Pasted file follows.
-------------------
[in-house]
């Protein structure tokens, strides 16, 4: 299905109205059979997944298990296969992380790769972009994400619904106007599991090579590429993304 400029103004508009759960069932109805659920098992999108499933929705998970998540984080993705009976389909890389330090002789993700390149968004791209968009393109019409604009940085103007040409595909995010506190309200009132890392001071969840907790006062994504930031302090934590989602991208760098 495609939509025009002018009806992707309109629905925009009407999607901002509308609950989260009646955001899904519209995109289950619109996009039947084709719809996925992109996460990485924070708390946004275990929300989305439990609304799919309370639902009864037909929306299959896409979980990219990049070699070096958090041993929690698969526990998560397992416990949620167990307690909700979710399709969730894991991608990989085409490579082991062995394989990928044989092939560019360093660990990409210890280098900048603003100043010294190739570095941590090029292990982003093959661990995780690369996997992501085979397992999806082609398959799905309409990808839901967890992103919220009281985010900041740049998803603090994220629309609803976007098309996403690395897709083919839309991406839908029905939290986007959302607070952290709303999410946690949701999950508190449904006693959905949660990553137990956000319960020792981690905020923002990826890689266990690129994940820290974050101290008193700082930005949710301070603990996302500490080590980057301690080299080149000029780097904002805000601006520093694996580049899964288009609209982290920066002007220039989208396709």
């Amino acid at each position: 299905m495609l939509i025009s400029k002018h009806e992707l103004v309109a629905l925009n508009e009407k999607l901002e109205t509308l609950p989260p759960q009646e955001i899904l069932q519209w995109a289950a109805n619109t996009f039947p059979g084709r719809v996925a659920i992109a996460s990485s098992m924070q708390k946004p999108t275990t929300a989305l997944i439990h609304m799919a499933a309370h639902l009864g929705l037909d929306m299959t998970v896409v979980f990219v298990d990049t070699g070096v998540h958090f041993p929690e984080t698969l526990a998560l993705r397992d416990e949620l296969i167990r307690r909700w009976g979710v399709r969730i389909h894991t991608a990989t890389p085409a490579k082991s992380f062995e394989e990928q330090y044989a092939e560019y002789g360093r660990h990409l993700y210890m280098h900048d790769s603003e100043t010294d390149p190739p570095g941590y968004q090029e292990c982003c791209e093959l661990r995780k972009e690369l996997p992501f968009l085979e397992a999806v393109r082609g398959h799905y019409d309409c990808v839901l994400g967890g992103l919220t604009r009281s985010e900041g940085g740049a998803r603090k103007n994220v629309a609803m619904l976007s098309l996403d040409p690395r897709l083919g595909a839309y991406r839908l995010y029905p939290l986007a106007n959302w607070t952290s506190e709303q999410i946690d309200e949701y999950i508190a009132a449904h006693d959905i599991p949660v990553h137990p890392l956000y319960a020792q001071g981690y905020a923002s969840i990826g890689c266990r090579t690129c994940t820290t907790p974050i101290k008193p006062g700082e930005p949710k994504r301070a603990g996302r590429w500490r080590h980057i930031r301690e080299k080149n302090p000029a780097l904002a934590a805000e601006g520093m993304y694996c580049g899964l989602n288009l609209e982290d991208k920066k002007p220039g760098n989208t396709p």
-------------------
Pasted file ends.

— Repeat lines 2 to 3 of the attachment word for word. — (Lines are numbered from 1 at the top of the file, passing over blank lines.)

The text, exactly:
């Protein structure tokens, strides 16, 4: 299905109205059979997944298990296969992380790769972009994400619904106007599991090579590429993304 400029103004508009759960069932109805659920098992999108499933929705998970998540984080993705009976389909890389330090002789993700390149968004791209968009393109019409604009940085103007040409595909995010506190309200009132890392001071969840907790006062994504930031302090934590989602991208760098 495609939509025009002018009806992707309109629905925009009407999607901002509308609950989260009646955001899904519209995109289950619109996009039947084709719809996925992109996460990485924070708390946004275990929300989305439990609304799919309370639902009864037909929306299959896409979980990219990049070699070096958090041993929690698969526990998560397992416990949620167990307690909700979710399709969730894991991608990989085409490579082991062995394989990928044989092939560019360093660990990409210890280098900048603003100043010294190739570095941590090029292990982003093959661990995780690369996997992501085979397992999806082609398959799905309409990808839901967890992103919220009281985010900041740049998803603090994220629309609803976007098309996403690395897709083919839309991406839908029905939290986007959302607070952290709303999410946690949701999950508190449904006693959905949660990553137990956000319960020792981690905020923002990826890689266990690129994940820290974050101290008193700082930005949710301070603990996302500490080590980057301690080299080149000029780097904002805000601006520093694996580049899964288009609209982290920066002007220039989208396709």
């Amino acid at each position: 299905m495609l939509i025009s400029k002018h009806e992707l103004v309109a629905l925009n508009e009407k999607l901002e109205t509308l609950p989260p759960q009646e955001i899904l069932q519209w995109a289950a109805n619109t996009f039947p059979g084709r719809v996925a659920i992109a996460s990485s098992m924070q708390k946004p999108t275990t929300a989305l997944i439990h609304m799919a499933a309370h639902l009864g929705l037909d929306m299959t998970v896409v979980f990219v298990d990049t070699g070096v998540h958090f041993p929690e984080t698969l526990a998560l993705r397992d416990e949620l296969i167990r307690r909700w009976g979710v399709r969730i389909h894991t991608a990989t890389p085409a490579k082991s992380f062995e394989e990928q330090y044989a092939e560019y002789g360093r660990h990409l993700y210890m280098h900048d790769s603003e100043t010294d390149p190739p570095g941590y968004q090029e292990c982003c791209e093959l661990r995780k972009e690369l996997p992501f968009l085979e397992a999806v393109r082609g398959h799905y019409d309409c990808v839901l994400g967890g992103l919220t604009r009281s985010e900041g940085g740049a998803r603090k103007n994220v629309a609803m619904l976007s098309l996403d040409p690395r897709l083919g595909a839309y991406r839908l995010y029905p939290l986007a106007n959302w607070t952290s506190e709303q999410i946690d309200e949701y999950i508190a009132a449904h006693d959905i599991p949660v990553h137990p890392l956000y319960a020792q001071g981690y905020a923002s969840i990826g890689c266990r090579t690129c994940t820290t907790p974050i101290k008193p006062g700082e930005p949710k994504r301070a603990g996302r590429w500490r080590h980057i930031r301690e080299k080149n302090p000029a780097l904002a934590a805000e601006g520093m993304y694996c580049g899964l989602n288009l609209e982290d991208k920066k002007p220039g760098n989208t396709p």